Greetings all, and welcome to Replay, WIRED's rundown of all of the week's big videogame news. Today, we've got quite a few coronavirus-related updates and one very good recommendation of something you can play while you're at home.
No surprises here: E3 2020 has been canceled due the coronavirus pandemic. The Entertainment Software Association made the decision last week as many other public gatherings around the world were put on hold in an attempt to slow down the spread of Covid-19. "Following increased and overwhelming concerns about [Covid-19], we felt this was the best way to proceed during such an unprecedented global situation," the ESA said in a statement.
With E3 and a whole swath of gaming conferences postponed or canceled outright, chances are the industry will turn to digital solutions for making announcements going forward. HTC, for example, will now be holding its annual Vive Ecosystem Conference, a virtual-reality-focused event, entirely in VR. While it's unlikely VR is going to be the go-to solution for everyone, stuff like this might be the new norm for at least the next couple of months.
Pokémon Go was a big sensation when it initially launched, and it continues to be popular, largely because of the way it encourages you to do something that most games don't: get out of the house. The best bet to catch Pokémon comes from leaving, driving around, walking around, etc. But with social distancing becoming the new normal for the time being, Niantic, the developers behind the game, have taken steps to make Pokémon Go a hopefully more sedentary, or at least play-from-home, activity. For the time being, anyway.
As Kotaku reports, Pokémon Go has instituted a number of new features to encourage people to play from home, including allowing players to acquire items to attract Pokémon to them, making it easier to hatch eggs, and making PokéStops refresh faster, which will encourage you to stay in one place for longer, especially if you're lucky enough to have a PokéStop near your house. Also, Niantic canceled last weekend's Abra Community Day. Sorry, Abra stans.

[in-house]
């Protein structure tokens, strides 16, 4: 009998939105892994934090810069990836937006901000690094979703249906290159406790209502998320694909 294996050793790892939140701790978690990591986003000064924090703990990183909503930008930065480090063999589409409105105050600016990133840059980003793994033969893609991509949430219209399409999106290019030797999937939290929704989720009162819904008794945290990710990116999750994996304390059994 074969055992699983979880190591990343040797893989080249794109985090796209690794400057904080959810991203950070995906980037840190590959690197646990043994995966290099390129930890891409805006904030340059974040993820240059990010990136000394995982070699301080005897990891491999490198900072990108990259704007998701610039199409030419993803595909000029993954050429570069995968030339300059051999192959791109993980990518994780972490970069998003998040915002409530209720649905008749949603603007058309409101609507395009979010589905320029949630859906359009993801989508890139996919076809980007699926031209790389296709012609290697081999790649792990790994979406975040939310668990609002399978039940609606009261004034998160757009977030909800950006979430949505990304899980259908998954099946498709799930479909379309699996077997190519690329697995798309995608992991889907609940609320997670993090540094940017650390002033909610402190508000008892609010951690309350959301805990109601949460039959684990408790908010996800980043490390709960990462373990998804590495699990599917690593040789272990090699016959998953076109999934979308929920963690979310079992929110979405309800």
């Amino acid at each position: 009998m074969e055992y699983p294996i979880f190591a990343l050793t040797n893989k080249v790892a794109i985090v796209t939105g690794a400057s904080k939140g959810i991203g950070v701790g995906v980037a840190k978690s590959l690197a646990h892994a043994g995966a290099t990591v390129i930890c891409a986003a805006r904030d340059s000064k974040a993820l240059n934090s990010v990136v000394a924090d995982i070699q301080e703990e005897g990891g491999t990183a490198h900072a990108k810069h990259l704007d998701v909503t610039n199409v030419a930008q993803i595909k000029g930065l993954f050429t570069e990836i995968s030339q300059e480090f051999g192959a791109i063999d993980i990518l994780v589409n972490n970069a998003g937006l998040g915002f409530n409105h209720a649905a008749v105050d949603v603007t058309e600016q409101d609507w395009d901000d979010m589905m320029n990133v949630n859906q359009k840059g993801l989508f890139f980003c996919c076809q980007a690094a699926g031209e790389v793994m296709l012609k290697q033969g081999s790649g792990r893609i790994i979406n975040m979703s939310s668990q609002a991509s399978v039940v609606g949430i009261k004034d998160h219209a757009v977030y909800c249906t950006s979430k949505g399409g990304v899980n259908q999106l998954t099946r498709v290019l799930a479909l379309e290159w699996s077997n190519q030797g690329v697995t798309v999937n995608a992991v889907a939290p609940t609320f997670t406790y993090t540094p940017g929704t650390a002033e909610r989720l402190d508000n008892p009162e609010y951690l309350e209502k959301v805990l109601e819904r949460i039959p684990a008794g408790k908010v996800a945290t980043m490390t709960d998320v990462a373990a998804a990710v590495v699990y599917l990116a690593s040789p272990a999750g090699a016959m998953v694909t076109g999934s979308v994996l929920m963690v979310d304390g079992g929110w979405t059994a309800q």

Sony is releasing Horizon Zero Dawn on PC this summer, as previous rumors suggested. This means that this will be the first Sony first-party exclusive to head to the PC. While this is a big deal and could signal a change in how Sony manages first-party games going forward, head of worldwide studios at Sony, Hermen Hulst, also said that, well, maybe not. In a post on the official PlayStation blog, Hulst insisted that "releasing one first-party AAA title to PC doesn't necessarily mean that every game now will come to PC." Though it seems likely at least some of them will, especially if they run on the Decime engine, the tech powering both Horizon Zero Dawn and Hideo Kojima's Death Stranding, which is also coming to PC this summer.
Do you like visual novels? Most Americans aren't super familiar with the genre, which often includes branching narrative paths explored over multiple playthroughs of the dialogue- and story-heavy games. If you're not, one of the most intriguing and fun ones to play as an introduction might be Hatoful Boyfriend, a dating simulator game starring … pigeons. Yes, a whole pigeon high school of flirty young pigeons looking for love, and you're the newest one in the bunch. It's a very weird game, with some wild twists, and it'll keep your attention for a while. Check it out.